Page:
Mandatory Electronic Filing of Form D Commences on March 16, 2009

Date: February 5, 2013

Issuers offering securities in private placement transactions are required to file a Form D with the Securities and Exchange Commission (the “SEC”) and also often are required to file Form D and other materials with state securities regulators in order to secure a private offering exemption.  Traditionally, Form D filings have been paper-based.  However, pursuant to new rules adopted by the SEC in February 2008, issuers of securities will be required to file Form D in a new electronic format beginning March 16, 2009.[1]

The new rules also require issuers of pre-existing continuing private placement offerings to update Form D filings using the new electronic format. The deadline to make these updating filings will depend on the date the last filing of Form D was made with the SEC.

Set forth below is a brief overview of Regulation D and a summary of the new electronic filing requirements.

Form D is the notice required to be filed with the SEC by issuers that have sold securities without registration under the Securities Act of 1933 (the “Securities Act”) in reliance on an exemption from registration under Regulation D.[2]Form D requires an issuer to disclose specific information about itself as well as relevant information about the offering and the exemption claimed.  Issuers that rely on an exemption under Regulation D are required to file a Form D with the SEC within 15 calendar days following the initial sale of securities in the exempt offering.[3]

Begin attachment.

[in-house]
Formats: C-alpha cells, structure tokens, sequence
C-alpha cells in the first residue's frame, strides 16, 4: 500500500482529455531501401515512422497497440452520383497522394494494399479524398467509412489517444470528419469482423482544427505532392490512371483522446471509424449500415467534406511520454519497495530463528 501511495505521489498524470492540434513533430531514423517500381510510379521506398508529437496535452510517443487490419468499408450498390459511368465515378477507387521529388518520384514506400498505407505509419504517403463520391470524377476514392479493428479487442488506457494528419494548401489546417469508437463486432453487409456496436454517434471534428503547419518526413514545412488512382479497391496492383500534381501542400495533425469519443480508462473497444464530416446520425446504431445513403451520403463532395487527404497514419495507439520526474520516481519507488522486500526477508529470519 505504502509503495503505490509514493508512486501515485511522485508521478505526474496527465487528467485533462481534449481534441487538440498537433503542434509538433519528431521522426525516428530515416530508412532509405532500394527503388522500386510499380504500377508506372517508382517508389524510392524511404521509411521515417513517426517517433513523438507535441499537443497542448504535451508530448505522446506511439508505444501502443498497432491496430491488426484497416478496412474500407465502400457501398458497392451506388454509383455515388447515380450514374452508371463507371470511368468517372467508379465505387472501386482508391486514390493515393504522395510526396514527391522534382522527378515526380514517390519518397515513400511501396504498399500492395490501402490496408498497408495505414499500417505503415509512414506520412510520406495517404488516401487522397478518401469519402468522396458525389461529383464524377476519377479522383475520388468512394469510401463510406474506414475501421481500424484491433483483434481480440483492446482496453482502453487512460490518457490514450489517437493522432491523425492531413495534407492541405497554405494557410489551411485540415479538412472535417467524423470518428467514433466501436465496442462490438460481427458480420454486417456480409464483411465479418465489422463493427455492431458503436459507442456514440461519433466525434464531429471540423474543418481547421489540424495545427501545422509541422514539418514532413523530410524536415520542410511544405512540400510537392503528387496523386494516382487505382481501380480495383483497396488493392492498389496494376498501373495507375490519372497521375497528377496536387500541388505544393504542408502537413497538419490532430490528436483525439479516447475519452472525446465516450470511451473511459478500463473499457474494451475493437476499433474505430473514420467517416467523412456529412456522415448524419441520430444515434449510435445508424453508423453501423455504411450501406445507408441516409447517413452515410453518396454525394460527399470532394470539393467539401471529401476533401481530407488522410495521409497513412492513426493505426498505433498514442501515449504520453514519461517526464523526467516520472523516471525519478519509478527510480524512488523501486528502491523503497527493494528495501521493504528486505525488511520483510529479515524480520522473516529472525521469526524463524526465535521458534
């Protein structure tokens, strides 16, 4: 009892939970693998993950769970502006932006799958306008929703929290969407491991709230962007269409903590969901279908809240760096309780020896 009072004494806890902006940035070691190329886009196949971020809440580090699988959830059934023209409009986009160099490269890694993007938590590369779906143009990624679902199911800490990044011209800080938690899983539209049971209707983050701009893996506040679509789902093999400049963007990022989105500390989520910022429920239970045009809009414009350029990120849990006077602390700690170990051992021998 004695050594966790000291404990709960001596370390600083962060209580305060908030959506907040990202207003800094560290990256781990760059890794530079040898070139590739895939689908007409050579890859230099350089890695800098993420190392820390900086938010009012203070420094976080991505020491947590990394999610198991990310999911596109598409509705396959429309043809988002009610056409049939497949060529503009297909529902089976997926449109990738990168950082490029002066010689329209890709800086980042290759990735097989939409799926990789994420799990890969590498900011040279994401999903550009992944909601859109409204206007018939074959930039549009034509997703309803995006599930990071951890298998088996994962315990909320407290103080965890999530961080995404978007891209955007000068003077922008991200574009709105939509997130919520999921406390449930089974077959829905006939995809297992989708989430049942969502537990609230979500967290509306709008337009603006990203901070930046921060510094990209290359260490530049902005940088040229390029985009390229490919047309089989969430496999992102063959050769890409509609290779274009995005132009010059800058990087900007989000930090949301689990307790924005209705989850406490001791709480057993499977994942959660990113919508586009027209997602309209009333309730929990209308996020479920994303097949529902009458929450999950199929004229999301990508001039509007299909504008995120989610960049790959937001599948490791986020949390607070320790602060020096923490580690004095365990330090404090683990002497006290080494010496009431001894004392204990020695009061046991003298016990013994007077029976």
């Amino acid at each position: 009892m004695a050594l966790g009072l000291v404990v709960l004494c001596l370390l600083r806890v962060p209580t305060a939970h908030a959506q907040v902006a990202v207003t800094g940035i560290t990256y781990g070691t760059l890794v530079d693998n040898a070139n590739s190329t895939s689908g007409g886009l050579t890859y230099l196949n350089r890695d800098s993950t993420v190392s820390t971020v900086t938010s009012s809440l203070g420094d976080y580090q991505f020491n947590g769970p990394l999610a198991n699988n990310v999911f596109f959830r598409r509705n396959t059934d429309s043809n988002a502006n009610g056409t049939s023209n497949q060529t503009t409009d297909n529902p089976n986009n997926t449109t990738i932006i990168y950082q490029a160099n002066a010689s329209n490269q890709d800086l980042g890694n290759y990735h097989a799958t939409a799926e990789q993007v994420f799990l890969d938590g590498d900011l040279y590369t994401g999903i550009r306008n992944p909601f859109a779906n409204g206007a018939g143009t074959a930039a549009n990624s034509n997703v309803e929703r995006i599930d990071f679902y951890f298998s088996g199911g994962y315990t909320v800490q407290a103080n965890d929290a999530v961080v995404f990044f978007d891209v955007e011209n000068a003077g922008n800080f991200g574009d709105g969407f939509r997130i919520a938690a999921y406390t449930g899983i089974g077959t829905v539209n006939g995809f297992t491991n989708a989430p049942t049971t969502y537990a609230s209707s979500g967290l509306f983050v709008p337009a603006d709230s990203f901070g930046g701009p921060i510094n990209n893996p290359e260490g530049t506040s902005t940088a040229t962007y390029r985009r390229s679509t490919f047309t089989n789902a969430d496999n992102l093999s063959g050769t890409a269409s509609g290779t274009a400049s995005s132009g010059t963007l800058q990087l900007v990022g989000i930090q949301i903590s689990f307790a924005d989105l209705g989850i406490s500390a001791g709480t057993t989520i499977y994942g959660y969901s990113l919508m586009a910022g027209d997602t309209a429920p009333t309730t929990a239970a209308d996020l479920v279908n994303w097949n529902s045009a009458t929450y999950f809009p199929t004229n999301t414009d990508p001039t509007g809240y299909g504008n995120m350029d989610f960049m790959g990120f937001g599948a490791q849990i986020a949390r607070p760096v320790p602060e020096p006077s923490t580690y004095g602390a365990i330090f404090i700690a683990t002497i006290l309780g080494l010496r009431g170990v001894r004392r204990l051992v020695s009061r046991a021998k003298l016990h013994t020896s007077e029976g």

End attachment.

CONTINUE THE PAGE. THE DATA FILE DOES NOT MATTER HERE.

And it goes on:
Since the passage of the National Securities Markets Improvement Act of 1996 (“NSMIA”), Rule 506 offerings have been “covered securities” within the meaning of § 18(b)(4)(D) of the Securities Act and thus preempted from state securities registration or qualification requirements.  As permitted by NSMIA, many states require the issuer to file a copy of Form D as a notice in connection with sales of securities made in reliance on Rule 506 to investors located in the state, together with a fee and a consent to service of process form.

Filing Electronic Form D with the SEC
On September 15, 2008, the SEC's new Form D electronic filing system became available for electronic filing on a voluntary basis from any computer with Internet access.  On March 16, 2009, electronic filing of Form D becomes mandatory.[4]During the transition period ending on March 15, 2009, issuers may continue to make a paper filing using either slightly revised temporary version of current Form D or a paper version of the new electronic form.